Virtual Machine Introspection for Program Understanding and Debugging

December 3, 2009
2:50 pm - 4:00 pm
Halligan 111
Speaker: Samuel Guyer, Tufts University


Modern managed languages, such as Java and C#, derive many of their software engineering benefits from the use of virtual machines, which implement powerful features such as just-in-time compilation, dynamic class loading, and garbage collection. While the performance penalty of VMs has received significant attention, the information penalty has not: this extra layer of virtualization makes program behavior (and misbehavior) much more difficult to understand. The garbage collector, for example, takes over responsibility for freeing objects, eliminating a large class of memory errors. As a result, however, the programmer no longer knows when, or even if, particular objects are reclaimed. Our work explores a solution called VM introspection, which gives programmers an interface for asking the virtual machine specific questions about program behavior at runtime. Our focus is on information that is readily available or can be computed cheaply enough to make this technique suitable for deployed software.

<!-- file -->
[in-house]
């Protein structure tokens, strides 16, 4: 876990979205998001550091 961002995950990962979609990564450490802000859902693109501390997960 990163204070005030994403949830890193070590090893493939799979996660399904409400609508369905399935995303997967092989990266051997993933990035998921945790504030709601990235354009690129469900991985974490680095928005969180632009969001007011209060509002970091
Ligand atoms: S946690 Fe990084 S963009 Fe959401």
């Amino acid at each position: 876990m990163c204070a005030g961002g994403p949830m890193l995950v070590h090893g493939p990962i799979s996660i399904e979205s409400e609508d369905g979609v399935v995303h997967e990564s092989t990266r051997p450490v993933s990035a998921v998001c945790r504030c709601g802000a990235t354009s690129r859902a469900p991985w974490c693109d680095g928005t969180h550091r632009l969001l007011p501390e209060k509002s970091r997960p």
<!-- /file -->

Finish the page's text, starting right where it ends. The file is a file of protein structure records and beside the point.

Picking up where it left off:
In this talk I will describe GC Assertions, an introspective interface that allows programmers to express expected properties of data structures. Unlike ordinary assertions, GC assertions are checked by the garbage collector, which is in a unique position to gather information and answer questions about the lifetime, volume, and connectivity of objects in the heap. In many cases these heap properties are difficult or impossible to accurately verify by any other means. By piggybacking on existing garbage collector computations, our system is able to check large numbers of assertions with very low overhead around 3% of total execution time. In addition, our error reporting mechanism provides a detailed explanation of assertion violations, including a complete path through the heap to the offending objects.